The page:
Since we all know that Samuel Johnson was a Tory, and since we all know what a Tory is, we at once know a great deal about Johnson. We know, for instance (to quote a highly regarded modern literary history), that he was “blindly conservative”; that when he “could not stem the rising tide of democracy,” he “turned shuddering from such corruptions to fly … to the impartial protective authority of the throne.” Given that Johnson was a Tory, we can immediately deduce the essential facts not only about his political opinions, but about his critical principles, which must have been authoritarian, his religion, which must have been “High,” his morality, which must have been prescriptive, and many other things. It is very useful to know all this a priori, for it saves us the trouble of having to read what Johnson actually wrote on these matters.
The foregoing is perhaps not too exaggerated a parody of the reasoning behind much Johnsonian commentary in the past. Recently, it is true, some parts of the amazing structure of myth that the nineteenth century (chiefly) erected around the figure of Johnson have begun to show signs of crumbling. It is growing harder for even the laziest undergraduate to continue to believe what the older histories of literature tell him, that Johnson was a pompous dogmatist in morality, an incompetent blunderer in criticism, and a maker of mechanical and pedantic verse. This change has come about because modern critics (including such formidable and diverse ones as Eliot, Leavis, and Edmund Wilson) have actually read Johnson and discovered the reality to be very different from the legend. But the old version of Johnson’s political position still persists; and since it constitutes (I believe) the framework of the whole structure, fragments of the rest of the myth cling tenaciously to it and continue to give trouble.
In fact, the myth of Johnson the blind and frightened political reactionary can easily be shown to be as unsubstantial as the myths of Johnson the dogmatic critic and Johnson the academic versemaker. Even a casual reading of Johnson’s writings reveals much that simply cannot be reconciled with the theory of his bigoted and unbending Toryism. According to that theory, for example, we are supposed to believe that Johnson wrote his pamphlets of the 1770’s—The False Alarm, Taxation No Tyranny, and the rest—as a partisan Tory in support of the repressive Tory government of George III. Holders of this doctrine must be surprised to find Johnson saying, in the next-to-last paragraph of The False Alarm, “Every honest man must lament” that the question under discussion in the pamphlet “has been regarded with frigid neutrality by the tories.” Again, one of our firmest assumptions is that Johnson and the Tories were the implacable enemies of the Whig Sir Robert Walpole. It is therefore strange to find, in a division of the House of Commons in 1741 on a motion calling for the dismissal of Walpole, the Tory members deliberately rescuing Walpole from defeat, and Johnson, in a note appended to his report of the debate, vigorously defending their action. Of Lord North, generally regarded as the chief instrument of George Ill’s “Tory” policies, Johnson said that he was “a fellow with a mind as narrow as a vinegar cruet,” and when North’s ministry left office, Johnson’s epitaph was “Such a bunch of imbecility never disgraced a country.” It is taken for granted that Johnson’s Toryism must have included a fervent devotion to monarchy. Yet when one collates the various references to monarchs in his writings, one gets the impression that his opinion of the institution was, to say the least, unenthusiastic. “Kings,” says Johnson, after commenting that Frederick the Great was fortunate in encountering a variety of “forms of life” during his youth, “without this help … see the world in a mist, which magnifies everything near them, and bounds their view to a narrow compass …. I have always thought that what Cromwell had more than our lawful kings, he owed to the private condition in which he first entered the world.” “Liberty,” said Johnson, “is, to the lowest rank of every nation, little more than the choice of working or starving” 6-the perfect anticipation of a favorite Socialist slogan of the 1930’s.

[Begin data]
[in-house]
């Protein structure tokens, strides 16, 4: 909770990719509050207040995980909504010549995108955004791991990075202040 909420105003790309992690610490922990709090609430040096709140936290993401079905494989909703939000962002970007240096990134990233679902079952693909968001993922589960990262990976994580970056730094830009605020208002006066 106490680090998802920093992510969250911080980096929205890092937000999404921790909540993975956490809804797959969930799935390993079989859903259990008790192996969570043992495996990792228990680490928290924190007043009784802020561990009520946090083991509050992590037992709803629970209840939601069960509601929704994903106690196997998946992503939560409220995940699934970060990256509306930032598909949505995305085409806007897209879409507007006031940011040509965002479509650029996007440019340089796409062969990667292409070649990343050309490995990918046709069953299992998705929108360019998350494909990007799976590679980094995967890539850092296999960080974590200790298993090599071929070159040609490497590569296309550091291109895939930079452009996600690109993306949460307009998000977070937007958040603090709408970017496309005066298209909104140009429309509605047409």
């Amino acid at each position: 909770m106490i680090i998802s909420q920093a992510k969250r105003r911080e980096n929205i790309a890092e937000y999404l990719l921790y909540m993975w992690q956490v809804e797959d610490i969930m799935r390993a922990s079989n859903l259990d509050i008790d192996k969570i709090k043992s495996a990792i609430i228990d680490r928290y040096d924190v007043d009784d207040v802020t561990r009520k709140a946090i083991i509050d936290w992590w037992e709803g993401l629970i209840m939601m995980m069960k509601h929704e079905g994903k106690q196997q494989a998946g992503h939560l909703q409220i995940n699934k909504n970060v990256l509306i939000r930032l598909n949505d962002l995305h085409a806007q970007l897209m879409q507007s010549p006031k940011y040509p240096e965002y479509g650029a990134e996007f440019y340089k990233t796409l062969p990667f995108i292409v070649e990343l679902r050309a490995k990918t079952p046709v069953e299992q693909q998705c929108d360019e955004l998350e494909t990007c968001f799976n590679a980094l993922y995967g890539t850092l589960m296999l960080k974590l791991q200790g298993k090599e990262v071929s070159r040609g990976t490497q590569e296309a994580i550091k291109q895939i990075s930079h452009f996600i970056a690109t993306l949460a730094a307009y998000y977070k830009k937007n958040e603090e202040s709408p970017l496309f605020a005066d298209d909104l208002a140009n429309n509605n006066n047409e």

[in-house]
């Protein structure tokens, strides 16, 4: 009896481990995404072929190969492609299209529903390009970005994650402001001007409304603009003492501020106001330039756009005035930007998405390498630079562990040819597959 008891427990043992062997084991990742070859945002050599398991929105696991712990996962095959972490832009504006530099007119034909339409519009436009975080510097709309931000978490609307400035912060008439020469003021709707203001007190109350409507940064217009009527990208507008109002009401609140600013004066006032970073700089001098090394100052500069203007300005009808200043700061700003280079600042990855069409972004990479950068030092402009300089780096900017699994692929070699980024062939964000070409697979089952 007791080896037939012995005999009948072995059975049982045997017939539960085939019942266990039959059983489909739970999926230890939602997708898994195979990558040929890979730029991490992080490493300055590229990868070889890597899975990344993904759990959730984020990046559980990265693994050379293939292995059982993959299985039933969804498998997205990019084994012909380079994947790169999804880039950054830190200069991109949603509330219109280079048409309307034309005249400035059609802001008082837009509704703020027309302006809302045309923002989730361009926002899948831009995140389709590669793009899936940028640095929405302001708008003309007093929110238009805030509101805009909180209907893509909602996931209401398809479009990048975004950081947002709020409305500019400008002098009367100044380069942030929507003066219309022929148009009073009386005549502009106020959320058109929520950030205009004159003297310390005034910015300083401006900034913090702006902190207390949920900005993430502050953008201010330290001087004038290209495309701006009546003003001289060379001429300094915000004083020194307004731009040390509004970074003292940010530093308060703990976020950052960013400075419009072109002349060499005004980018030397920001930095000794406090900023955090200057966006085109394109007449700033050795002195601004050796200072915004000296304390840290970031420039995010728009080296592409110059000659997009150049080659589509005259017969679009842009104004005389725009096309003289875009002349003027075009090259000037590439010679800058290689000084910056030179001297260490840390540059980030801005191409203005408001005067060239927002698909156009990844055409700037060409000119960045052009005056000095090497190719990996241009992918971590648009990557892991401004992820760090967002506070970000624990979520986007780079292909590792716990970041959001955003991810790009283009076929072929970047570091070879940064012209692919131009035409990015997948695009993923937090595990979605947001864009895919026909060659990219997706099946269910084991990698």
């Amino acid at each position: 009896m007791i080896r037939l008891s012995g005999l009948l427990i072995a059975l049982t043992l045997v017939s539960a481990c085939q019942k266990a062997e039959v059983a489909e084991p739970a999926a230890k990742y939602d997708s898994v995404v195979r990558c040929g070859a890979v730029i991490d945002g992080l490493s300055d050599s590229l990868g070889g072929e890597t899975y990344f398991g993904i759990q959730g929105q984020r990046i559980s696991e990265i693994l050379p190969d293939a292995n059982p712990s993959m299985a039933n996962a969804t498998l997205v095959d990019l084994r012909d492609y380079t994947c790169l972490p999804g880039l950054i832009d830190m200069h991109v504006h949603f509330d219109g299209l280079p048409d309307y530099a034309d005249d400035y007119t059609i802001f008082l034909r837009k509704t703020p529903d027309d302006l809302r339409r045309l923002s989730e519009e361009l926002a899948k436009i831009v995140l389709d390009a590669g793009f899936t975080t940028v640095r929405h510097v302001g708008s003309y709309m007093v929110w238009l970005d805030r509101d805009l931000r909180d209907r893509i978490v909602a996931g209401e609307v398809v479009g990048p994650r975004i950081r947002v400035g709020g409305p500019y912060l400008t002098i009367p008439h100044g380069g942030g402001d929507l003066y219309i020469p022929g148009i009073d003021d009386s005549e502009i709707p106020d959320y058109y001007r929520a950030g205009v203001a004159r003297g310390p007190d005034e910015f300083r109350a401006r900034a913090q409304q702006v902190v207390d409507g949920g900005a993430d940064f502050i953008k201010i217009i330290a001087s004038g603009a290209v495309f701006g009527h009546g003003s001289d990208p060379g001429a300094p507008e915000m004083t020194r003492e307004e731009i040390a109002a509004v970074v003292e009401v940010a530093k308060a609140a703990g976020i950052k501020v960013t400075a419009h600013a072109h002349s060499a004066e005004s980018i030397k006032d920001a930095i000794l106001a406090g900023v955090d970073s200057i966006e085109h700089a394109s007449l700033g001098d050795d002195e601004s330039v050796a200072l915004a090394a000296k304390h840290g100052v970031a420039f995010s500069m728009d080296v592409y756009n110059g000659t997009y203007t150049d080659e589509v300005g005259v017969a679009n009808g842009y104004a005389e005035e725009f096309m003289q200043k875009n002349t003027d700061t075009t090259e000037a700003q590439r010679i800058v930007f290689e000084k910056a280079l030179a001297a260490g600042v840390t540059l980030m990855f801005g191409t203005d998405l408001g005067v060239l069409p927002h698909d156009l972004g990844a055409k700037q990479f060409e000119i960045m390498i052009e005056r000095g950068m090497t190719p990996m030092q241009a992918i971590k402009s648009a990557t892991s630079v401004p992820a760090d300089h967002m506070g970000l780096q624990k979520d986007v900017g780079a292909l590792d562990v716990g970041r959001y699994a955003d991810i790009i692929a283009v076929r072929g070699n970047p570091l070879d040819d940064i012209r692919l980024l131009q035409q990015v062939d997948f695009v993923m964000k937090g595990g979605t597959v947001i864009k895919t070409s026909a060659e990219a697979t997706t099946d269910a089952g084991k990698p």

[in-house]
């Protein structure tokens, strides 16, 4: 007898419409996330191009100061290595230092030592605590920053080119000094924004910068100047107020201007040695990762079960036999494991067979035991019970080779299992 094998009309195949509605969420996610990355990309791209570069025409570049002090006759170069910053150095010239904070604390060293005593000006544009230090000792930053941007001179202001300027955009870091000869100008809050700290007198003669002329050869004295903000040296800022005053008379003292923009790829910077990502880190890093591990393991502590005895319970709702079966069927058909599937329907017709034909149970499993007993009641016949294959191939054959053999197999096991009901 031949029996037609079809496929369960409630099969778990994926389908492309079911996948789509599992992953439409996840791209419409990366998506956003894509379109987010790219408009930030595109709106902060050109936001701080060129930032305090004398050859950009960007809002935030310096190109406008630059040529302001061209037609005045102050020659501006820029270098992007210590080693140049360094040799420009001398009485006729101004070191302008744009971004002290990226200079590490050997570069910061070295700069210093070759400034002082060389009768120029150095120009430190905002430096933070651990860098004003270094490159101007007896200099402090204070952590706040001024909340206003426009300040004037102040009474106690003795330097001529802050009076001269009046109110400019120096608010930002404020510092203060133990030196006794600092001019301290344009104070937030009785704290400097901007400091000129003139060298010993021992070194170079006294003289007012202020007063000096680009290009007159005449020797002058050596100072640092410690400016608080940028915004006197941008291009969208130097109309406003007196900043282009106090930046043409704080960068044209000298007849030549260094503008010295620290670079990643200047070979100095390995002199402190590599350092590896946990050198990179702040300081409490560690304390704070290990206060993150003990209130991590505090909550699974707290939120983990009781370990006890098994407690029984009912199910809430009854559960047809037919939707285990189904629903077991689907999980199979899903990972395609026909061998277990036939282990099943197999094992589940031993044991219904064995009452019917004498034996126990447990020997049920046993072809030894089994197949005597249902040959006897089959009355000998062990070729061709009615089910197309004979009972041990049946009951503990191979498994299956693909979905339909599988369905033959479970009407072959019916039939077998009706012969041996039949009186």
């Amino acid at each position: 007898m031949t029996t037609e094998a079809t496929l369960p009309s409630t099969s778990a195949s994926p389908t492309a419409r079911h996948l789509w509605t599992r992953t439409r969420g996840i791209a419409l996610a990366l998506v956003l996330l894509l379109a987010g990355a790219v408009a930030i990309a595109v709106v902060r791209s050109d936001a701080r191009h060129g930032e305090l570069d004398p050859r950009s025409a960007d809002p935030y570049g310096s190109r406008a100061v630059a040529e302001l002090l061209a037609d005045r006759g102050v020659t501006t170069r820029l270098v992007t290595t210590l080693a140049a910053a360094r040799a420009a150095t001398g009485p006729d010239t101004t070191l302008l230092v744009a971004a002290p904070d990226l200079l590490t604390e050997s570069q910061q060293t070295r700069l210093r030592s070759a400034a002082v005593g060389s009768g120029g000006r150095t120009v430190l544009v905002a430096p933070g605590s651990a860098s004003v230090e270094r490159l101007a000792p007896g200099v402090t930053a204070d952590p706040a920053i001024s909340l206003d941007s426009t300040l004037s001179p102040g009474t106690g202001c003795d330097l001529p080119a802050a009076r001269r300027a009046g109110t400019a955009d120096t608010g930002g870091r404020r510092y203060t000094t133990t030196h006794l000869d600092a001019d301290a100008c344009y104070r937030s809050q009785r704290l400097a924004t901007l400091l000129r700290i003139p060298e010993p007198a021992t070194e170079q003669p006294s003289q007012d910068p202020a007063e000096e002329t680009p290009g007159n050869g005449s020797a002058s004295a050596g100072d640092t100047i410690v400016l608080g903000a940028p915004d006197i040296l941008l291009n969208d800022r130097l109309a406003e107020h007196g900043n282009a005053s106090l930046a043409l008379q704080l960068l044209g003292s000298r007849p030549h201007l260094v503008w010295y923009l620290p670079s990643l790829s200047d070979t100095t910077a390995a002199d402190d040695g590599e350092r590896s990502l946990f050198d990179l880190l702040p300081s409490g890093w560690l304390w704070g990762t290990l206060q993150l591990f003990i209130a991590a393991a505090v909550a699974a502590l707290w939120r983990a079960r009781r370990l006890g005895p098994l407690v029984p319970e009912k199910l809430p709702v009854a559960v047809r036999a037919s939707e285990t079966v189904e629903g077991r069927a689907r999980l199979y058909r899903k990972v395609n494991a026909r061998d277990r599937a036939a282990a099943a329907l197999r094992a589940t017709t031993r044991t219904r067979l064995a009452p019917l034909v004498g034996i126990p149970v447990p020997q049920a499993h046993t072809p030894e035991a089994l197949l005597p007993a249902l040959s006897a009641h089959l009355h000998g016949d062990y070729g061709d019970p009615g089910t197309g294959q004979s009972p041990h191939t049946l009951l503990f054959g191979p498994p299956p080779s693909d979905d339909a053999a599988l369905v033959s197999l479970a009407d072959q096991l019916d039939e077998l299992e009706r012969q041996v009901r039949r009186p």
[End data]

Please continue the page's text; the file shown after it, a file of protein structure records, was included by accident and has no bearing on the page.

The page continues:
Donald Greene, The Politics of Samuel Johnson
— posted by Roger W. Smith